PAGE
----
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China's Communist Party Holds Annual Meeting, Saturday - 2003-10-10


Leaders of China's Communist Party will hold their annual conference in Beijing starting on Saturday. The meeting will give new President Hu Jintao a chance to talk about the economic and electoral reforms he has in mind. The meeting of top party officials is the first since Hu Jintao became president and general secretary of the Communist Party, following the retirement of Jiang Zemin in March.

The power transition occurred as China's economy continued its spectacular boom, which has seen many people grow rich, while the majority remains poor. Mr. Hu took office with plans to address the growing gap.

President Hu and other party leaders are saying they will present plans for economic and electoral reforms at the plenum. These include possible changes to the constitution that would guarantee the rights of entrepreneurs.

They are also planning a discussion on expanding a program that lets people directly elect their party leaders at the local level.

Past plenums have yielded big policy changes, but analysts say that is not likely at this meeting. They say the proposed electoral changes would amount to no more than a small step toward democratization.

David Zweig of the Hong University of Science and Technology says the big issues are social issues.

"Politically, we don't have any reason to think that anything major is going to come out of this, in the sense that we've witnessed no major power shift," said Mr. Zweig. " What we have seen, though, is a shift in the agenda of the leadership over the last year or two, where Hu Jintao and (Premier) Wen Jiabao ... have put a social agenda, a social welfare agenda, much more up front."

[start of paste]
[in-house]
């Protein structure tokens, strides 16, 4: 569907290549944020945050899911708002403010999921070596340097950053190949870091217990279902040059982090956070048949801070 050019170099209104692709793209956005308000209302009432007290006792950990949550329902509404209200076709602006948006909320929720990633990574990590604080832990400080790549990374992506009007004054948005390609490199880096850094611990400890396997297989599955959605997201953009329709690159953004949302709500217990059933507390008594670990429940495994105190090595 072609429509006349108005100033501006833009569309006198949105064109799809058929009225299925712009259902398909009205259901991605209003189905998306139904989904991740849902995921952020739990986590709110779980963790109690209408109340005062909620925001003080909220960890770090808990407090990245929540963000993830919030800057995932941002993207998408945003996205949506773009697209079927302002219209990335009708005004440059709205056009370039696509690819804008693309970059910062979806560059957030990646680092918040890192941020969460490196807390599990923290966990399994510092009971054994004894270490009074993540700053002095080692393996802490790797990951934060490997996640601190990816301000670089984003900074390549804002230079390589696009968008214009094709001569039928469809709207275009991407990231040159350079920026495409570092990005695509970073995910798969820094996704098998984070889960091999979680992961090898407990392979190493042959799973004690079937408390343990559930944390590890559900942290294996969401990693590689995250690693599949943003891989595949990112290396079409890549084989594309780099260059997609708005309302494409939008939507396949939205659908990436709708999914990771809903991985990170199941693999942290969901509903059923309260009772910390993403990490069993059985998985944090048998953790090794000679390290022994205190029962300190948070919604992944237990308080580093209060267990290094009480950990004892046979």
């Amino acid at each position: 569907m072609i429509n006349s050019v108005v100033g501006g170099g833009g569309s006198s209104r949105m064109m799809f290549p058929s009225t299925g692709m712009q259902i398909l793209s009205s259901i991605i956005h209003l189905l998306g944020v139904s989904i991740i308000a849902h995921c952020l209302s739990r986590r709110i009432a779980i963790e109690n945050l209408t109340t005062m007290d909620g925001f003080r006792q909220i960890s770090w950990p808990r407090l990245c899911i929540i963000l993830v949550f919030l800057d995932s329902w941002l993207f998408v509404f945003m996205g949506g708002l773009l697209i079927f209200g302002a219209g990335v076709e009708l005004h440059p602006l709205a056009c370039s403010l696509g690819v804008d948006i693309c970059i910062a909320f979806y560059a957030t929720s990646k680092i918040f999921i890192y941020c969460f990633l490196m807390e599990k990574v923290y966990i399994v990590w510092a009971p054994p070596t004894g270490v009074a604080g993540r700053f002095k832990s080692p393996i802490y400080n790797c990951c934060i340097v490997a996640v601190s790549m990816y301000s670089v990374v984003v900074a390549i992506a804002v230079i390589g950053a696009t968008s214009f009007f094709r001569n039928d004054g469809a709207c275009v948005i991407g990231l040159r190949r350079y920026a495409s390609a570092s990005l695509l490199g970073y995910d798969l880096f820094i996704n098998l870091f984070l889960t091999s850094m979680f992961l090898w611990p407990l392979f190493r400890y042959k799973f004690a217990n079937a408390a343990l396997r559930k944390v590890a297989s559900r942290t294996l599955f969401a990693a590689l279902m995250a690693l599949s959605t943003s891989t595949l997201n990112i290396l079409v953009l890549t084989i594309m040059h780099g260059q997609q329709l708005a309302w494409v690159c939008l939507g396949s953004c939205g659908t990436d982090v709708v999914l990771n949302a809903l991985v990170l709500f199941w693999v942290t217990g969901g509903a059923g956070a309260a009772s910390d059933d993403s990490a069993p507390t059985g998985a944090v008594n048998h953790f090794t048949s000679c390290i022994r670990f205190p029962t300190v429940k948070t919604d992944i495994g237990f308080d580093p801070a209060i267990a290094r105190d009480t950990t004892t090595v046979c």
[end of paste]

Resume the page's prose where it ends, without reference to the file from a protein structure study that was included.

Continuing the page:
The new focus is a shift from former President Jiang Zemin, whose administration promoted market reforms and economic growth.

The closed-door meeting is taking place amid a growing wave of demonstrations by unemployed people, and by those angry over land seizures that have resulted from a construction boom.

Party leaders want to come up with a consensus that balances the need for continued economic growth and, at the same time, addresses the plight of millions who continue to live in abject poverty.

Although analysts say the changes adopted at the meeting will be small steps, the Communist Party leaders want the gathering to show that their party and the whole of China remain united and strong.

It is widely expected that China will launch its first manned space mission shortly after the conclusion of the four-day plenum, to become the third nation after the United States and Russia to put a human in orbit.

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